Teaching Lessons from CALI Lesson Authors

Audience: All
Technical Level: Low

Authoring a CALI lesson, whether as part of a CALI Fellowship or alone, requires faculty to approach, and to think about, the material that makes up their courses differently. The Family Law Fellowship started in January 2006, and the Fellows are still immersed in the lesson-writing process. To date, only four of each Fellow�s lessons have been written (and re-written). From this unique vantage point, four of the team’s Fellows will share their observations and insights about the impact of authoring on both their teaching and their writing.

MP3: BiernatLLSat900.mp3

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Len Biernat
Professor of Law
Hamline University School of Law

Andrea Charlow
Professor of Law
Drake University Law School

Deb Quentel
Director of Curriculum Development & Gen. Counsel
CALI

Janet Richards
Cecil C. Humphreys Professor of Law
University of Memphis Cecil C. Humphreys School of Law

Cynthia Starnes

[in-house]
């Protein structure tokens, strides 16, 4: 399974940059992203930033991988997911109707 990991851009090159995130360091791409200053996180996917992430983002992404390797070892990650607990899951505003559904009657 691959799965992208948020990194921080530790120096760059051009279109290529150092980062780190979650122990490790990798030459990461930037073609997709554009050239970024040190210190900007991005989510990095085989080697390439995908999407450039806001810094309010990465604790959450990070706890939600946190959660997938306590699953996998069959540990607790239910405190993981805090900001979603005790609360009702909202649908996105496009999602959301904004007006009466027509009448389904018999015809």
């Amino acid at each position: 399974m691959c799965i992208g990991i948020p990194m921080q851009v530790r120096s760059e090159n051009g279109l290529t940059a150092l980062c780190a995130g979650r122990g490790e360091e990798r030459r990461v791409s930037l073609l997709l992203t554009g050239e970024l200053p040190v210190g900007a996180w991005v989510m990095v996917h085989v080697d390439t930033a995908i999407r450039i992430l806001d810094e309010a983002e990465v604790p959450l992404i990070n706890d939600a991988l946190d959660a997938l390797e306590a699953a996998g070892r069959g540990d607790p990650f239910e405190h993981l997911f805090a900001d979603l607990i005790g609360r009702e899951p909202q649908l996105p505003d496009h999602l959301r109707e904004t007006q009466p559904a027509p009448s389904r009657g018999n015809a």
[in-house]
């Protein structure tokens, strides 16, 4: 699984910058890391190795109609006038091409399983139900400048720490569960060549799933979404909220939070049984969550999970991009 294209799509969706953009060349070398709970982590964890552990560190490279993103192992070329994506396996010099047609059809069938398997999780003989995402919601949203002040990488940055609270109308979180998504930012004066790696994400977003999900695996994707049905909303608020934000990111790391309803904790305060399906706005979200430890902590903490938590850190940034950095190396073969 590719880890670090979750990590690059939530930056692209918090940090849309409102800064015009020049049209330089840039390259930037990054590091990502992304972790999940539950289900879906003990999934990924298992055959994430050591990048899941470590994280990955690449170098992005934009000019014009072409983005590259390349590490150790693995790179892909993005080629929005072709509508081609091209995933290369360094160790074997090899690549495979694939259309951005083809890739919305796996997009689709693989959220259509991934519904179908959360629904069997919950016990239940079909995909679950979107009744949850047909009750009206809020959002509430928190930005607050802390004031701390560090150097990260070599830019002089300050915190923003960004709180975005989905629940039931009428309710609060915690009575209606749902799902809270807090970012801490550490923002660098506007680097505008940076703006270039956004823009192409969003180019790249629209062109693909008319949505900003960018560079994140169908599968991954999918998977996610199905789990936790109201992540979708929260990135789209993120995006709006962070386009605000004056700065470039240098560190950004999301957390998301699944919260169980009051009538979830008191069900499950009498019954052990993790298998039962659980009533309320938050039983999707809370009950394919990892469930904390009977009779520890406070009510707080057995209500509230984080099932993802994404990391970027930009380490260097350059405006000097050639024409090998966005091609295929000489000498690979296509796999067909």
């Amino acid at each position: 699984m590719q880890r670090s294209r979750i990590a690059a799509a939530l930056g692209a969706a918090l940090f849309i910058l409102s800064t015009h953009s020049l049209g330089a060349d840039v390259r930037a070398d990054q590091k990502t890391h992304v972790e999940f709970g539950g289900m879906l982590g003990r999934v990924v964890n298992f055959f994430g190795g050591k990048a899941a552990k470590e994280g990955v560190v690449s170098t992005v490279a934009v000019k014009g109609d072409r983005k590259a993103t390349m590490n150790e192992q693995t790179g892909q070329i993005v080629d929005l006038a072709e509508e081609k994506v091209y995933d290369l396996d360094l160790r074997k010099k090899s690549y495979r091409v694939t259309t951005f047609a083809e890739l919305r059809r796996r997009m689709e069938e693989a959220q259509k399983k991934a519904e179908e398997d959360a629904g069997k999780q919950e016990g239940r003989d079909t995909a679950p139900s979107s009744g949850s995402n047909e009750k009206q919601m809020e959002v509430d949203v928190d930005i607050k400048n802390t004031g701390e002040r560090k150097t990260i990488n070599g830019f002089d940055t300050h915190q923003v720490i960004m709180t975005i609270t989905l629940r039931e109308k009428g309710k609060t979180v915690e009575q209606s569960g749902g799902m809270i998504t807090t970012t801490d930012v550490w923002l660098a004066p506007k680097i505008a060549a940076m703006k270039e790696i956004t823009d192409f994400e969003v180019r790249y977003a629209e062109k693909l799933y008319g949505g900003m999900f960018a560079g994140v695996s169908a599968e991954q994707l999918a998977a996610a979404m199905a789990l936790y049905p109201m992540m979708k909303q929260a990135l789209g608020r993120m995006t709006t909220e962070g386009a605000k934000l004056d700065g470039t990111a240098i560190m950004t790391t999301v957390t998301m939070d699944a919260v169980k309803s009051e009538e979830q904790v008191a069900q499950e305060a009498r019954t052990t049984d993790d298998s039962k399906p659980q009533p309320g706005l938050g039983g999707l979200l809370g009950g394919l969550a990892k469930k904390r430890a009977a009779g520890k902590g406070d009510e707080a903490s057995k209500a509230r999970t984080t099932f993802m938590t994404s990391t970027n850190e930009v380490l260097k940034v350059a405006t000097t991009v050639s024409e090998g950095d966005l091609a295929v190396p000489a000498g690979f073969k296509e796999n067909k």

Professor
Michigan State University College of Law

About Elmer Masters

Elmer R. Masters is the Director of Technology at the Center for Computer-Assisted Legal Instruction (www.cali.org) where he works on interesting projects involving technology and legal education like eLangdell, Classcaster, Lawbooks, QuizWright, and the CALI website. He has nearly 25 years of experience building tech tools for legal education and systems for accessing law and legal materials on the Internet. He is the admin of the Teknoids mailing list (www.teknoids.net) and has been blogging about legal education, law, and technology for over 15 years (www.symphora.com). He has a JD from Syracuse University College of Law and was employed by Syracuse, Cornell Law School, and Emory University School of Law before joining CALI in 2003. Elmer has presented at the CALI Conference for Law School Computing (where he organizes the program), the AALL and AALS Annual Meetings, Law Via The Internet, and other conferences, symposia, and workshops on topics ranging from IT management in law schools to building open access court reporting systems to information architecture design and implementation in law.
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